Think Zero Dark Thirty is a gung-ho actioner then think again. Brave Two Zero it’s not. Kathryn Bigelow’s labyrinthine film is a forensic account of the ten year search for Osama bin Laden. Taut and unsparing, it’s a head-reeling two-hour-forty minutes of pure concentration.
In the aftermath of 9/11, Black Ops CIA operatives are getting down and dirty, torturing a terrorist. One of the bystanders is Maya (Jessica Chastain) a young CIA agent new to the water-board world of information extraction. They’re after bin Laden. And Maya’s queasy entrée to the flint-edged world of counter-terrorism hardens over time as the clues stack up or go nowhere. London…Islamabad, the outrages continue. Bit by bit, the end is coming, zeroing in on bin Laden’s hideout.
Bigelow’s Hurt Locker was the surprise Oscar-winner of 2010. And Zero Dark Thirty has a similarly pared-down, unsentimental, documentary edge. No point-making, flag-waving, boot-on-ground heroics here. Bigelow excels at cutting away just when you sense that other film-makers would pump us up or soothe us down.
Intelligently scripted, Zero Dark Thirty takes no prisoners - at least not with its audience. Reach for your popcorn and you’re out of the loop. Names and plans come at you with bewildering speed. And Bigelow charts the passing of time, and gives you pause for thought, with inter-titles, chopping the film into Parts.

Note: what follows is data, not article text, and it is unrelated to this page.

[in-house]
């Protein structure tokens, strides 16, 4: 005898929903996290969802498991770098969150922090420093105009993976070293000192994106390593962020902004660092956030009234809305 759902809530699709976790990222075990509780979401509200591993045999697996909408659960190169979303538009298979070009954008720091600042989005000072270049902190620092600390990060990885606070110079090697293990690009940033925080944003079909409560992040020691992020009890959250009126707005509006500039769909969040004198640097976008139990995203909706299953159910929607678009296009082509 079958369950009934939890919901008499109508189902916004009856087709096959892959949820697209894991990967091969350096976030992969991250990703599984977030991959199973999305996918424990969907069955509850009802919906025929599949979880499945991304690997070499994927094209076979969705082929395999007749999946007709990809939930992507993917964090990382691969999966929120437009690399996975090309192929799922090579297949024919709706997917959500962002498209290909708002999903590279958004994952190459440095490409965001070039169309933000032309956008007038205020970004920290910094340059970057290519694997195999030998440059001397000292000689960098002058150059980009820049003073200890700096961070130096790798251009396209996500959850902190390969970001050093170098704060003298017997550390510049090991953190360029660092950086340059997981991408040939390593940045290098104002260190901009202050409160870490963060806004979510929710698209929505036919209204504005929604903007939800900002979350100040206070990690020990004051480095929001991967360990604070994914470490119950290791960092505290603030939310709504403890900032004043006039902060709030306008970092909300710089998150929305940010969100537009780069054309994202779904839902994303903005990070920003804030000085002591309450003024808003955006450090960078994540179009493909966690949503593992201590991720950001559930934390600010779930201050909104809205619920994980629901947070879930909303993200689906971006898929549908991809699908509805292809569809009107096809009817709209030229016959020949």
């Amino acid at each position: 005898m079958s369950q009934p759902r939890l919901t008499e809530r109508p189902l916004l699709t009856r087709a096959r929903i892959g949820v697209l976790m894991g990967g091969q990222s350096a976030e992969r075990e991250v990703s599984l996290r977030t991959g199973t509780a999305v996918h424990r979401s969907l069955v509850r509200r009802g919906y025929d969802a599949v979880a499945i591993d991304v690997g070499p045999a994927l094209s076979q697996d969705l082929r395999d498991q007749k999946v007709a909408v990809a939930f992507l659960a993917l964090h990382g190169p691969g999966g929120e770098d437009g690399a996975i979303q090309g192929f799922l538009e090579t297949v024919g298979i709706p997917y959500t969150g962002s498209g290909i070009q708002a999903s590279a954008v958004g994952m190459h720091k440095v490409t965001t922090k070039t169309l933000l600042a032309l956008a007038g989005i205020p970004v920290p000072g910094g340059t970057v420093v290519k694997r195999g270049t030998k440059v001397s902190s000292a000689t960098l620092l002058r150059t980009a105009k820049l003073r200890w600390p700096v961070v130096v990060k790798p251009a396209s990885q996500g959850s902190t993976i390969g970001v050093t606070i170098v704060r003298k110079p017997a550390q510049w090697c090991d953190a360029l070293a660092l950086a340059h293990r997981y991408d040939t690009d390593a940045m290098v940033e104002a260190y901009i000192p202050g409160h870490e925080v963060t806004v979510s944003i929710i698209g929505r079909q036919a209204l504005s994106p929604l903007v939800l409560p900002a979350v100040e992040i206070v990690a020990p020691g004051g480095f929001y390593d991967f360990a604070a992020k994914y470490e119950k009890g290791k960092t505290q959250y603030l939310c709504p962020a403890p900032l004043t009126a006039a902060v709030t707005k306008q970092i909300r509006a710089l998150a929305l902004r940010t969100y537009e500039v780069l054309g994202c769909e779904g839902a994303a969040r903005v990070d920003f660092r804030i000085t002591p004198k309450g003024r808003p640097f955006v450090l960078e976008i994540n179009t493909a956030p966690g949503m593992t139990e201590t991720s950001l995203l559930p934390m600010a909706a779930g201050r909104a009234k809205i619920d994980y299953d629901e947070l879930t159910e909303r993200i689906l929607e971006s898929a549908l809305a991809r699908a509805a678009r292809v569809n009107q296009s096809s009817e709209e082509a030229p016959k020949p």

Jessica Chastain (The Help, Tree of Life) is our eyes throughout the film. It’s a clever, low key perspective, leaving out any backstory or emotional baggage and focusing solely on the search. But Chastain’s conversion from ingénue to hard-ass isn’t convincing. As a catalyst for action, she’s not ultra-believable. But her struggle for permission to hit bin Laden is edgily done.
A smattering of cameos – Jennifer Ehle (BBC’s Pride and Prejudice), Mark Strong (Tinker Tailor, Body of Lies), even John Barrowman (Torchwood) – adds to the sense of complexity and passing time. But most are talking heads. Only occasionally does action intrude into the film – notably the Marriott Hotel bomb attack in Pakistan, a tense covert-meeting-gone-wrong and the climactic 40 minute Navy SEAL assault.
Bigelow wisely acknowledges global sensitivity by depicting the assault in a forensic manner, with no camera-shots of Bin Laden, alive or dead. True to its guns, Zero Dark Thirty sees it from the technicians’ point of view. As with The Hurt Locker, the emotional payout is quiet and unspoken. And the film ends with an arresting, absolutely note-perfect image.
Starkly shot, with a sometimes wobbly camera, it’s a long-haul film that pitches you straight into the sweat and graft of counter-terrorism. Unlike 24, it’s not an adventure. Unlike Syriana it does make sense. A thriller yes but it doesn’t play ball. American navel-gazing perhaps. But thoughtfully, calmly and with some very long words.